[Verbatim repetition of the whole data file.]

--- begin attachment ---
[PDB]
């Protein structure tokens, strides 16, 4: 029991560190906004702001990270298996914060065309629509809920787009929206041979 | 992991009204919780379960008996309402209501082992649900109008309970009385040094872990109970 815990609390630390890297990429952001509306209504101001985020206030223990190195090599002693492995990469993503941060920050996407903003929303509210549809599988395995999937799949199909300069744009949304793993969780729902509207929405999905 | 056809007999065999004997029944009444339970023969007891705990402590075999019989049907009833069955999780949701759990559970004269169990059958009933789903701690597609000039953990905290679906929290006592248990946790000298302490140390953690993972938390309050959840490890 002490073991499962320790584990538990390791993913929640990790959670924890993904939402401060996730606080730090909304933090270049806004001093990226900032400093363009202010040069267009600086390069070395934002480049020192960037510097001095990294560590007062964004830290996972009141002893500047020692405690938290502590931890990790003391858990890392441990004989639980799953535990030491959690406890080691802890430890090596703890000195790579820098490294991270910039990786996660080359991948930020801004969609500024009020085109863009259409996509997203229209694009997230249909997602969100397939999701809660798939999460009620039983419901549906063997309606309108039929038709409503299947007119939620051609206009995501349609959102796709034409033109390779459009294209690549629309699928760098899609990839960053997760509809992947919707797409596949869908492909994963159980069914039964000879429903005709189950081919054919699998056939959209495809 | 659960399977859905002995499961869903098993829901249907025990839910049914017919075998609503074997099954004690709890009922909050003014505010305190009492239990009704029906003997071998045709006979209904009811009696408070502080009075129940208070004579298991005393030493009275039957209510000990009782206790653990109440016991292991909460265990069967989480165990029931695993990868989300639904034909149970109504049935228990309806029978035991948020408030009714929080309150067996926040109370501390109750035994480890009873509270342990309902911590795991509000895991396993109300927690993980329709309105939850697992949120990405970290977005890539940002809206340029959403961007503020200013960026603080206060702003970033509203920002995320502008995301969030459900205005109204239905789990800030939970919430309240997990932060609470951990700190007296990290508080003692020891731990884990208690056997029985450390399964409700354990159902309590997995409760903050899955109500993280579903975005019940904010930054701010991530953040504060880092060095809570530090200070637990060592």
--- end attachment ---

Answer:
[PDB]
């Protein structure tokens, strides 16, 4: 029991560190906004702001990270298996914060065309629509809920787009929206041979 | 992991009204919780379960008996309402209501082992649900109008309970009385040094872990109970 815990609390630390890297990429952001509306209504101001985020206030223990190195090599002693492995990469993503941060920050996407903003929303509210549809599988395995999937799949199909300069744009949304793993969780729902509207929405999905 | 056809007999065999004997029944009444339970023969007891705990402590075999019989049907009833069955999780949701759990559970004269169990059958009933789903701690597609000039953990905290679906929290006592248990946790000298302490140390953690993972938390309050959840490890 002490073991499962320790584990538990390791993913929640990790959670924890993904939402401060996730606080730090909304933090270049806004001093990226900032400093363009202010040069267009600086390069070395934002480049020192960037510097001095990294560590007062964004830290996972009141002893500047020692405690938290502590931890990790003391858990890392441990004989639980799953535990030491959690406890080691802890430890090596703890000195790579820098490294991270910039990786996660080359991948930020801004969609500024009020085109863009259409996509997203229209694009997230249909997602969100397939999701809660798939999460009620039983419901549906063997309606309108039929038709409503299947007119939620051609206009995501349609959102796709034409033109390779459009294209690549629309699928760098899609990839960053997760509809992947919707797409596949869908492909994963159980069914039964000879429903005709189950081919054919699998056939959209495809 | 659960399977859905002995499961869903098993829901249907025990839910049914017919075998609503074997099954004690709890009922909050003014505010305190009492239990009704029906003997071998045709006979209904009811009696408070502080009075129940208070004579298991005393030493009275039957209510000990009782206790653990109440016991292991909460265990069967989480165990029931695993990868989300639904034909149970109504049935228990309806029978035991948020408030009714929080309150067996926040109370501390109750035994480890009873509270342990309902911590795991509000895991396993109300927690993980329709309105939850697992949120990405970290977005890539940002809206340029959403961007503020200013960026603080206060702003970033509203920002995320502008995301969030459900205005109204239905789990800030939970919430309240997990932060609470951990700190007296990290508080003692020891731990884990208690056997029985450390399964409700354990159902309590997995409760903050899955109500993280579903975005019940904010930054701010991530953040504060880092060095809570530090200070637990060592």